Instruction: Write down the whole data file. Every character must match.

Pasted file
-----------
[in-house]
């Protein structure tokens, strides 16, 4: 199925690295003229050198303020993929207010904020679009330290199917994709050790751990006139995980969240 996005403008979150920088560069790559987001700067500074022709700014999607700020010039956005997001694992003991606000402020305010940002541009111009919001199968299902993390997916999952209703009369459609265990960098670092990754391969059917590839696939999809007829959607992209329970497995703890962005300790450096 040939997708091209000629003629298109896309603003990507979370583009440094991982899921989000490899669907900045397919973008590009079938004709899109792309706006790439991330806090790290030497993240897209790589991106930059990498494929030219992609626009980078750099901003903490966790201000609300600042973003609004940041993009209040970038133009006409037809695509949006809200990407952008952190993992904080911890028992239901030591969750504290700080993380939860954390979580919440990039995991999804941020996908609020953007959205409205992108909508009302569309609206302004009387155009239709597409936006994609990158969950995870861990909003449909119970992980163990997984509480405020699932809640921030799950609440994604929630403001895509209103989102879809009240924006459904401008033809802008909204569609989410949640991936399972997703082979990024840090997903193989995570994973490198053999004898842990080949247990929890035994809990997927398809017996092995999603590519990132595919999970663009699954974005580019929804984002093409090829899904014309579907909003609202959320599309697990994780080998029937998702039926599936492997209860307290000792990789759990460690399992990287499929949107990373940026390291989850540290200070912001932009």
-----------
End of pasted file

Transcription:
[in-house]
């Protein structure tokens, strides 16, 4: 199925690295003229050198303020993929207010904020679009330290199917994709050790751990006139995980969240 996005403008979150920088560069790559987001700067500074022709700014999607700020010039956005997001694992003991606000402020305010940002541009111009919001199968299902993390997916999952209703009369459609265990960098670092990754391969059917590839696939999809007829959607992209329970497995703890962005300790450096 040939997708091209000629003629298109896309603003990507979370583009440094991982899921989000490899669907900045397919973008590009079938004709899109792309706006790439991330806090790290030497993240897209790589991106930059990498494929030219992609626009980078750099901003903490966790201000609300600042973003609004940041993009209040970038133009006409037809695509949006809200990407952008952190993992904080911890028992239901030591969750504290700080993380939860954390979580919440990039995991999804941020996908609020953007959205409205992108909508009302569309609206302004009387155009239709597409936006994609990158969950995870861990909003449909119970992980163990997984509480405020699932809640921030799950609440994604929630403001895509209103989102879809009240924006459904401008033809802008909204569609989410949640991936399972997703082979990024840090997903193989995570994973490198053999004898842990080949247990929890035994809990997927398809017996092995999603590519990132595919999970663009699954974005580019929804984002093409090829899904014309579907909003609202959320599309697990994780080998029937998702039926599936492997209860307290000792990789759990460690399992990287499929949107990373940026390291989850540290200070912001932009």